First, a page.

Sunday August 2, 2020
Summer Sundays: Musical Musings from Angelynne Hinson, Chapel Music Director
There are many tunes in the chapel hymnal that use melodies written by famous Western composers. There are hymns set to the tunes of Mozart, Mendelssohn, Haydn, Schubert, Schumann and Handel to name a few. By far the most well-known tune is by Ludwig van Beethoven, Hymn to Joy, #53 and one of 18 in the Praise and Adoration section.
This year marks the 250th anniversary of Beethoven’s birth and although he never wrote any hymns in his lifetime, the main theme from the final movement of his last symphony is popular in many denominational hymnals. It has long been a chapel favorite. Maybe because the words evoke nature and the ebullience of creation – flowers, field and forest, blossoming meadow, chanting bird, joyful music – all within our view and hearing as we sit in the chapel on a Sunday morning.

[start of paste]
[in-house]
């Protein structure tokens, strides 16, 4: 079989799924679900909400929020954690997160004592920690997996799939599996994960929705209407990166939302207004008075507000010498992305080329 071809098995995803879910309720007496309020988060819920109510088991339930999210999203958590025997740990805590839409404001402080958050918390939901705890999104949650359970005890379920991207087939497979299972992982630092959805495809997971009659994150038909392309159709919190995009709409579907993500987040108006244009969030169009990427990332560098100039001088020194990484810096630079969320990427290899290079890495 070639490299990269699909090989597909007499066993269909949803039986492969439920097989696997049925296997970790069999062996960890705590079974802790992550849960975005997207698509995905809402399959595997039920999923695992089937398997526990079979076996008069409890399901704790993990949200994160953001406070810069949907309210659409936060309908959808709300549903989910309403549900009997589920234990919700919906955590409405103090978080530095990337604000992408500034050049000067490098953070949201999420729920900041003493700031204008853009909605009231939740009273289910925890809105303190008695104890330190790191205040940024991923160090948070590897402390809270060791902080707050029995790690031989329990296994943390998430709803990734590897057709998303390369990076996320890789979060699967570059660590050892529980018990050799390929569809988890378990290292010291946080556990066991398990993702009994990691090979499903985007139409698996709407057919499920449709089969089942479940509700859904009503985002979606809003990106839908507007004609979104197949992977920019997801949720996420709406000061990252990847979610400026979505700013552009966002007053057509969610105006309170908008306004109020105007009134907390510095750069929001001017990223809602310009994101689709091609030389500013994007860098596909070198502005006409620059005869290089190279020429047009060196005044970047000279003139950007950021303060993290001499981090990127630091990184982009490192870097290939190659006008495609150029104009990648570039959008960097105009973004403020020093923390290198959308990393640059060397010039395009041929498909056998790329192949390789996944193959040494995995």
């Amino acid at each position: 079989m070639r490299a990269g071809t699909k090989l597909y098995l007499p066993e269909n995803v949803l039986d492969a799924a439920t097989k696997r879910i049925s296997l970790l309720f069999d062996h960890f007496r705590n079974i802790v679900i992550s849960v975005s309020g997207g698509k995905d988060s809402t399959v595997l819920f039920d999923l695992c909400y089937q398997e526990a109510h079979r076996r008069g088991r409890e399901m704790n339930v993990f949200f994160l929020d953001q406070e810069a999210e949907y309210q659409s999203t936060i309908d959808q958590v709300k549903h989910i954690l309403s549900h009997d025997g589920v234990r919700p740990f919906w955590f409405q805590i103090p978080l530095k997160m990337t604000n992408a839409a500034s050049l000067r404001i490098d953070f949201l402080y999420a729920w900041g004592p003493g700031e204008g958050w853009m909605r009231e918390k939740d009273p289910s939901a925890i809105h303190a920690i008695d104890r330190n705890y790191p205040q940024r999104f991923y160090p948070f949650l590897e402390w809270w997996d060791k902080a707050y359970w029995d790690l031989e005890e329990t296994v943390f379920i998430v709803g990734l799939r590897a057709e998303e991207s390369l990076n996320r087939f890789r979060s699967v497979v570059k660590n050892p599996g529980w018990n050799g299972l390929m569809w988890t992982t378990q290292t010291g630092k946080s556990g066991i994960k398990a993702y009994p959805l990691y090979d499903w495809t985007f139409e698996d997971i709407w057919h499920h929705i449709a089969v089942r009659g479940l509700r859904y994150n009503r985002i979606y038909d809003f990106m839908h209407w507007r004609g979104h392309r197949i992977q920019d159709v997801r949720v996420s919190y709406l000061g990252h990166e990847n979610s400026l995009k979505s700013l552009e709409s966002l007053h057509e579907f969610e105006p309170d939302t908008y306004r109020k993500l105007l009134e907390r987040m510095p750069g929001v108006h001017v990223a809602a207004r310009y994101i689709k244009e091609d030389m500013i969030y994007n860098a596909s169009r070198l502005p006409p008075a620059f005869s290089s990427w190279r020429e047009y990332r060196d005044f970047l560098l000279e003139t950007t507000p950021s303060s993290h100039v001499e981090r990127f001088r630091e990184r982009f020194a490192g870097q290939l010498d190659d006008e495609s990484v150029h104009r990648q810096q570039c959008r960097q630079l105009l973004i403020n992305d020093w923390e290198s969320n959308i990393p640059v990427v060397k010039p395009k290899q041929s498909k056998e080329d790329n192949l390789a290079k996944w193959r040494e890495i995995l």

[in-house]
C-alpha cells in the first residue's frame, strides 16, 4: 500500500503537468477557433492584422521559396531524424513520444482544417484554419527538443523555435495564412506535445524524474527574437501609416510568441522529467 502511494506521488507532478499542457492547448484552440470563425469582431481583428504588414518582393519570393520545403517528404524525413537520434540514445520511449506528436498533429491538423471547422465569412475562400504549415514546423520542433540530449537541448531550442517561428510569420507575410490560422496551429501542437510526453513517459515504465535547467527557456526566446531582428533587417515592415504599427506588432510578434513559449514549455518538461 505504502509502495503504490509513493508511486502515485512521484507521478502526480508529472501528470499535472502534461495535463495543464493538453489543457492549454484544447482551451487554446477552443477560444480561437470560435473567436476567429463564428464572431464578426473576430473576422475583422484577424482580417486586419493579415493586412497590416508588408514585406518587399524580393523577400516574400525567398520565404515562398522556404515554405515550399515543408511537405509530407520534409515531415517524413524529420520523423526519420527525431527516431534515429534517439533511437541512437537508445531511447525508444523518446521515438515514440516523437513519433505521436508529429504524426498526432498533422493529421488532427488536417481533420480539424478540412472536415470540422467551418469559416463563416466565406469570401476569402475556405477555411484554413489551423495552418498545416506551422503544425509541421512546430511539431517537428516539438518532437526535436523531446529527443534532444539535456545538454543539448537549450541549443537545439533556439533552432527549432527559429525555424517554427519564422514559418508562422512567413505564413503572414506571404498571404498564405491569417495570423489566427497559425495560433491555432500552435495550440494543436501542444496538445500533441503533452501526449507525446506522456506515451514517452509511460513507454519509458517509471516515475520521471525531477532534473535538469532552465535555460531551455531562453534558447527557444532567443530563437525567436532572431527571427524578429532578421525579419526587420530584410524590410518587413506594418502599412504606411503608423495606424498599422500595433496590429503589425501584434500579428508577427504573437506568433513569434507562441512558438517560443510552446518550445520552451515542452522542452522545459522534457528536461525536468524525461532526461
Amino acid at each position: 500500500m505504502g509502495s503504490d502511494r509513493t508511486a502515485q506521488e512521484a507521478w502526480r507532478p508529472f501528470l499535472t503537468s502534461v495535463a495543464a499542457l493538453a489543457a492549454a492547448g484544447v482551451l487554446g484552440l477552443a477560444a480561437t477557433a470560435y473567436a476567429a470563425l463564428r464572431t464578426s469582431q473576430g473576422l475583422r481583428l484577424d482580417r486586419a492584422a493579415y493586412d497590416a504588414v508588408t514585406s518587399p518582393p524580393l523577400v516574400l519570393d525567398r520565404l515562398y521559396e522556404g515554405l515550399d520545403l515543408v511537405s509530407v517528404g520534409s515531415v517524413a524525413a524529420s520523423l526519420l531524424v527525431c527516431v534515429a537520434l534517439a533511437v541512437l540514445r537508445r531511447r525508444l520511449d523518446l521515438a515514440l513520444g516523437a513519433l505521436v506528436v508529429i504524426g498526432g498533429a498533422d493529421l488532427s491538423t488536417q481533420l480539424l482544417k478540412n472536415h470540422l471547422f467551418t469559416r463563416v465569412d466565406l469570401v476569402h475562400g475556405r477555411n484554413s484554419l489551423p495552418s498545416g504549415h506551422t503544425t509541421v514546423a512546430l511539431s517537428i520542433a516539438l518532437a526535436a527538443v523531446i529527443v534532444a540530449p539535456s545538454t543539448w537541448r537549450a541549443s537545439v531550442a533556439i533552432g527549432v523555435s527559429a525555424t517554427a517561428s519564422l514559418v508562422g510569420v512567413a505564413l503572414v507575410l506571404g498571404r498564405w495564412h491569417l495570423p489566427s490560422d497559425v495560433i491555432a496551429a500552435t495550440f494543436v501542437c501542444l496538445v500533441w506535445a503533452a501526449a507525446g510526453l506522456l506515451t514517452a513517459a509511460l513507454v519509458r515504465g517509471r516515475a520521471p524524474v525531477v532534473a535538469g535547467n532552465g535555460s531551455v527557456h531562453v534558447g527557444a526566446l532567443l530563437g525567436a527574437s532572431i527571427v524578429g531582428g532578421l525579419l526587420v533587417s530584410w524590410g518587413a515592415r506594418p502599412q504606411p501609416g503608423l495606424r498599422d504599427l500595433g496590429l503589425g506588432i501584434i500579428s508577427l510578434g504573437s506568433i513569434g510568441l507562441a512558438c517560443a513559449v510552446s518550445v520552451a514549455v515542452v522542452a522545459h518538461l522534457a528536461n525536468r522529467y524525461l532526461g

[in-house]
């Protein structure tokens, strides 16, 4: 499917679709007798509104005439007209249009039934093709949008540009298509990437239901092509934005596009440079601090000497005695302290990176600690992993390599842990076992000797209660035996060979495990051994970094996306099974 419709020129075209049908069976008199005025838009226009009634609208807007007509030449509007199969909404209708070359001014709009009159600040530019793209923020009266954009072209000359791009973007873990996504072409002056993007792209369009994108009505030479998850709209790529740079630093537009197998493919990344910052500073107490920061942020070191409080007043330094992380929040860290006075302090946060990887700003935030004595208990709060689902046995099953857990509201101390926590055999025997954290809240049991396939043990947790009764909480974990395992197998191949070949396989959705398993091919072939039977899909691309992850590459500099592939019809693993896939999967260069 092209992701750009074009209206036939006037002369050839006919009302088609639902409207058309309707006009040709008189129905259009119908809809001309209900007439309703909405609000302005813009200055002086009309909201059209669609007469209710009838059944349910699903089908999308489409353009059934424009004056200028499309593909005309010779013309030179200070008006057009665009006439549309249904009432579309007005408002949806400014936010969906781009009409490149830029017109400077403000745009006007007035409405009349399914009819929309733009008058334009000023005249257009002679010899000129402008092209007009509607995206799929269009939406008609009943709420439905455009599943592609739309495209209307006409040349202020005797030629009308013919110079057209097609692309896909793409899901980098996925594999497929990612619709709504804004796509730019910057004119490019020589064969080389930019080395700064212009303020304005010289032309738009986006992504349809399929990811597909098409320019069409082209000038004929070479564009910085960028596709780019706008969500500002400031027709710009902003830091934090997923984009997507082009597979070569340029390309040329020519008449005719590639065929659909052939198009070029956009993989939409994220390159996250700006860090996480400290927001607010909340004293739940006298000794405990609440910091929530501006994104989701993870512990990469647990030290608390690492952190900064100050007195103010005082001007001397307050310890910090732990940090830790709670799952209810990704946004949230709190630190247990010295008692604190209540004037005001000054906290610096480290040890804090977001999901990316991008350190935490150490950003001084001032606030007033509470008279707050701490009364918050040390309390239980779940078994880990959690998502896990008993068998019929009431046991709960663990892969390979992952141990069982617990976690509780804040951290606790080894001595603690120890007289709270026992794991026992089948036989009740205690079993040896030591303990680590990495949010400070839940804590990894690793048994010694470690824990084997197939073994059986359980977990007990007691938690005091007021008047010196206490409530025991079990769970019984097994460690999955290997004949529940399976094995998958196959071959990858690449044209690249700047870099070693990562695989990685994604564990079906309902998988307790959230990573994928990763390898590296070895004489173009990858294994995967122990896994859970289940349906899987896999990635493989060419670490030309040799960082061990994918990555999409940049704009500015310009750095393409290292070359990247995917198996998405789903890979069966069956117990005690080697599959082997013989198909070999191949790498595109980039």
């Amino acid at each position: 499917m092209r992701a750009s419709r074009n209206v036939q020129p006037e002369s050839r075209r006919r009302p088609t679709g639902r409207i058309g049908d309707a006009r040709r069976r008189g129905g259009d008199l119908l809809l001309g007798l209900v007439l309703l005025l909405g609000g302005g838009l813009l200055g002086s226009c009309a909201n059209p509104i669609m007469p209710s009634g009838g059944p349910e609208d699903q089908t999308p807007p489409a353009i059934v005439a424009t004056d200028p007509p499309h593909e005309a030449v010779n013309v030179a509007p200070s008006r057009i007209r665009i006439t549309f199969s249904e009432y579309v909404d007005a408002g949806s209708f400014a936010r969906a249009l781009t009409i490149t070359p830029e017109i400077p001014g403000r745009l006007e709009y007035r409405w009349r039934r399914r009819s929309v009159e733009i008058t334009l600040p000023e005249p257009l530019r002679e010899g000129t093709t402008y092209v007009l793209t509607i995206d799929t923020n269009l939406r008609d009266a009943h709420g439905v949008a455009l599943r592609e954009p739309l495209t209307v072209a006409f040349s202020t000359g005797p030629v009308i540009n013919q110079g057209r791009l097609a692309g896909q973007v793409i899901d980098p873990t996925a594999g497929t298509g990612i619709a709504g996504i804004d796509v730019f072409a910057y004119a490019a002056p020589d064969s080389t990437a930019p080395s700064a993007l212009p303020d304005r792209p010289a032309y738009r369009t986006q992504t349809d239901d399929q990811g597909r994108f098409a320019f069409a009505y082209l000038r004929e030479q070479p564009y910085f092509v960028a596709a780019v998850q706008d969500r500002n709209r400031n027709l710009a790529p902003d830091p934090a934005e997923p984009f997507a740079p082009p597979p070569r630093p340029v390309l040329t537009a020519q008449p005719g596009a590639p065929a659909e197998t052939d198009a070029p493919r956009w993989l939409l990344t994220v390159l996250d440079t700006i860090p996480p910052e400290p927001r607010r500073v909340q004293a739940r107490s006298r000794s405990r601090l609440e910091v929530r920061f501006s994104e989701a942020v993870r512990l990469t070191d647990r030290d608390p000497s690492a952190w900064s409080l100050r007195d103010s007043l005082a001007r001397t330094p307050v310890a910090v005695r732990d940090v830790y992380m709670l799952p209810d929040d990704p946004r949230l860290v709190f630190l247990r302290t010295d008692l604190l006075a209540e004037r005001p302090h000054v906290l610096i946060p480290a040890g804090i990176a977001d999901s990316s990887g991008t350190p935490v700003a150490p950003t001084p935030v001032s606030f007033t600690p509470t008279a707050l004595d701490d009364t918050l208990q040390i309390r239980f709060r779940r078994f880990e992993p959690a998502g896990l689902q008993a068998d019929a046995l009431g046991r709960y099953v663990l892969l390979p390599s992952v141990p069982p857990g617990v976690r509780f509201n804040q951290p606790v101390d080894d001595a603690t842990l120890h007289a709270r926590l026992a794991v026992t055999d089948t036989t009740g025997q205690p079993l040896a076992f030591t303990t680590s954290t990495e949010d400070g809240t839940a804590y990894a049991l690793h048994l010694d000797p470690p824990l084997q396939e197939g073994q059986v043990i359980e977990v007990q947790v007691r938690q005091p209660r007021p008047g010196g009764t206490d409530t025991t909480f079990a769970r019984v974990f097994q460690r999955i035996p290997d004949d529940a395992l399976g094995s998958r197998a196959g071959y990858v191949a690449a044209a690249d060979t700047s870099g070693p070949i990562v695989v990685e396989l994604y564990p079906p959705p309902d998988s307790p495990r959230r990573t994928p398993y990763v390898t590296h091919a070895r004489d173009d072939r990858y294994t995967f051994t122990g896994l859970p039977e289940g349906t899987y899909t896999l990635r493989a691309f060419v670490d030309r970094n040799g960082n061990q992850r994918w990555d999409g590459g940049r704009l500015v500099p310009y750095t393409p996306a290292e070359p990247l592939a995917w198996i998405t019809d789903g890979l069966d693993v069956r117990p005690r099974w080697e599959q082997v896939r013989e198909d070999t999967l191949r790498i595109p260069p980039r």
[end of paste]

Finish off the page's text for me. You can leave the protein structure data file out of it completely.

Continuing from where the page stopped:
In 1907, Henry Van Dyke, a Presbyterian minister and college English professor, wrote the text after visiting Williams College as a guest preacher. Like Katherine Bates (author of “America”), Van Dyke was inspired by the nature around him, in this case the Berkshire mountains. Van Dyke was not the first use this tune and to see a fascinating chronology of how this tune came into religious use, click here.
There are many performances of this hymn tune online – contemporary, gospel, traditional, even a “congregational” rendition sung by thousands at Royal Albert Hall. I thought I’d pick a version least expected – it leaves out the second verse but they are out there in the “blossoming meadow.” I think it captures the exuberance of this most beloved hymn!